Lesson Goals:

Students can define various color terminology.
Students should be able to name and identify various color harmonies in artworks.
Students should be able to describe the emotional qualities of color and how certain color harmonies will impact an artwork.

Harmony can be defined as a pleasing arrangement of parts, whether it be music, poetry, color, or even an ice cream sundae.

In visual experiences, harmony is something that is pleasing to the eye. It engages the viewer and it creates an inner sense of order, a balance in the visual experience. When something is not harmonious, it's either boring or chaotic. At one extreme is a visual experience that is so bland that the viewer is not engaged. The human brain will reject under-stimulating information. At the other extreme is a visual experience that is so overdone, so chaotic that the viewer can't stand to look at it. The human brain rejects what it can not organize, what it can not understand. The visual task requires that we present a logical structure. Color harmony delivers visual interest and a sense of order.
Part 1: To see about the psychology of color, please interact with the following site:

Part 2: To read about color terms, visit this site:

Part 3: Please visit this website to learn more about Color Harmonies:
Another simple, interactive color wheel can be found here:
If you want to challenge yourself, try this color matching quiz (thanks, Hamoun, for sharing this!)

Part 4: Optical Illusions in Color

More color resources

There are websites out there that produce palettes of colors as extracted from photographs. These are great resources to use if you are looking to see colors in action.
Here are a couple of them:

Adobe's Kuler has an interface that works directly with Illustrator and can import the colors into the program...

The Assignment:

1. You will go online and find examples of graphic design work (posters, advertisements, illustrations, logos, etc) that use the various types color harmonies. Click HERE to see my example. NOTE: MY example has more than what you need, only use it to refer to for formatting.

2. When you find an artwork that has a specific color scheme, you will copy it to a folder on your desktop called "color theory". You should then rename the files with the harmony that they contain (analogous 1, analogous 2, etc.)

Please find the following-

1 example of a cool scheme (GBV)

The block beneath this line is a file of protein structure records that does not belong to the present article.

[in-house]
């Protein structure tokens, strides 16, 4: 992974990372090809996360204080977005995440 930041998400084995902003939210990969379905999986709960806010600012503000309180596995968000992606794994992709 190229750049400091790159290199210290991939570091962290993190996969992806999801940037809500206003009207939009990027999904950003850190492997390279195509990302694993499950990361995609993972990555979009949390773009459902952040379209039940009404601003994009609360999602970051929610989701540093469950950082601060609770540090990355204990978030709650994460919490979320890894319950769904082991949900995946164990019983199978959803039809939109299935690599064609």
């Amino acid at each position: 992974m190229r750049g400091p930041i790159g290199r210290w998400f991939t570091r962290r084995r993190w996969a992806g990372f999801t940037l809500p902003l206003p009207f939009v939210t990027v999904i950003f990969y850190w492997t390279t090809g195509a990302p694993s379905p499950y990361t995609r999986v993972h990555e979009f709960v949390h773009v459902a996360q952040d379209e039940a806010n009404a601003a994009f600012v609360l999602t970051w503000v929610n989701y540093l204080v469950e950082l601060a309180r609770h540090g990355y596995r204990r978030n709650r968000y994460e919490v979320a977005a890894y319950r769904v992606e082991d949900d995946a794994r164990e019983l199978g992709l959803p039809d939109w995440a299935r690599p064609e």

1 example of a warm scheme (ROY)

2 complementary schemes (across the wheel- YV, BO, RG, OY/BV, etc.)

2 split complementary schemes (base color, it uses the two colors adjacent to its complement. R,BG,YG, etc)

2 triad schemes (equally spaced across the color wheel- OGV, RYB, OY/GB/RV, etc.)

2 analogous schemes (colors adjacent to one another- OYG, YGB, GB/B/BV, etc)

2 Monochromatic schemes (tints and shades of one color)

1 shades (color plus black)

1 tints (color plus white)

1 tones (muted/neutral gray tones)

1 high intensity (brightest colors)

Tips for searching:

Do all of your searching through Google Images.
if you expand the search bar on the left side of the window, you can search by color (only one though!)
Search for things like "music posters", "logos", "graphic design", "illustration", "book cover design", or you can check out some of the websites below.

Some websites to find images:
-click on vintage or children's illustrations, you can also search by color.

What you will do next-

•Create a new print document in Illustrator, letter size, portrait orientation.

•Activate your rulers and grid.

•Type "Color Harmonies" at the top of the page along with your name.

•You will then begin to organize your found images into categories- primary, secondary, intermediate, analogous, complementary, triad, tints, shades, neutral and high intensity.

•To bring them into the document, find them on your desktop and drag them in. MAKE SURE TO CLICK EMBED TO GET RID OF THE RED X.

•Keep all of the images arranged in a line and of similar size.

•To grab the colors from the images, you will use the eyedropper tool. Create a shape with the shape tool and copy it 3-4 times for each image.

•Then, select a shape and then using the eyedropper tool, click on a color within the artwork as a sample. Do this for all of the shapes. Each artwork should have 3-4 colors beneath it, illustrating the color harmony.

•Finally, please label each type of harmony with the following information:
-Cool Colors recede and are calming.
-Warm Colors advance and are energetic
-Analogous colors: 3 colors next to one another on the color wheel. They are soothing to look at.
-Triadic colors are colors that are equally spaced on the color wheel. They are exciting and energetic, yet still balanced.
-Complementary colors are across from one another on the color wheel. They have the most contrast and can be very intense and loud.
-Split complementary colors are a variation of complements, using the base color and the two colors adjacent to its complement. They are intense but more subdued than complements.
-Tints: color + white. These are calm and quiet.
-Shades: color + black. Often these colors are very rich and deep- they can be mysterious or scary.
-Tones: color + gray. These colors are neutral and calm.
-Monochromatic: many shades of one color. They are calm and balanced.
-High Intensity: Colors are pure and very bright. They are very energetic and jump off the page.